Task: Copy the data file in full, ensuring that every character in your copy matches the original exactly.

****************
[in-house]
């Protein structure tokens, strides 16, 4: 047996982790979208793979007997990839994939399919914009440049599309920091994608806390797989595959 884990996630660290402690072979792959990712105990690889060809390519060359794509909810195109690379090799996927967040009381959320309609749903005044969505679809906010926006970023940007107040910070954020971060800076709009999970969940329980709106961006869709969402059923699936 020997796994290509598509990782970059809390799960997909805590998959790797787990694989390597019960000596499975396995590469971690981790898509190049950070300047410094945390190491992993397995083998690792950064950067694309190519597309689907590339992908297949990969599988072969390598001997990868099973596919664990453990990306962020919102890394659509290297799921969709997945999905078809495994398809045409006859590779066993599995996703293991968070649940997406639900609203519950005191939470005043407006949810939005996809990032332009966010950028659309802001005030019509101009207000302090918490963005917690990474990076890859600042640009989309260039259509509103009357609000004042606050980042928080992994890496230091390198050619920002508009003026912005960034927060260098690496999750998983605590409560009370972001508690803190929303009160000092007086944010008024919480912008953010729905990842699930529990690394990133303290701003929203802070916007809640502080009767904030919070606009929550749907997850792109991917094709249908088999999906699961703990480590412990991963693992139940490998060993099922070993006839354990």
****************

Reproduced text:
[in-house]
């Protein structure tokens, strides 16, 4: 047996982790979208793979007997990839994939399919914009440049599309920091994608806390797989595959 884990996630660290402690072979792959990712105990690889060809390519060359794509909810195109690379090799996927967040009381959320309609749903005044969505679809906010926006970023940007107040910070954020971060800076709009999970969940329980709106961006869709969402059923699936 020997796994290509598509990782970059809390799960997909805590998959790797787990694989390597019960000596499975396995590469971690981790898509190049950070300047410094945390190491992993397995083998690792950064950067694309190519597309689907590339992908297949990969599988072969390598001997990868099973596919664990453990990306962020919102890394659509290297799921969709997945999905078809495994398809045409006859590779066993599995996703293991968070649940997406639900609203519950005191939470005043407006949810939005996809990032332009966010950028659309802001005030019509101009207000302090918490963005917690990474990076890859600042640009989309260039259509509103009357609000004042606050980042928080992994890496230091390198050619920002508009003026912005960034927060260098690496999750998983605590409560009370972001508690803190929303009160000092007086944010008024919480912008953010729905990842699930529990690394990133303290701003929203802070916007809640502080009767904030919070606009929550749907997850792109991917094709249908088999999906699961703990480590412990991963693992139940490998060993099922070993006839354990």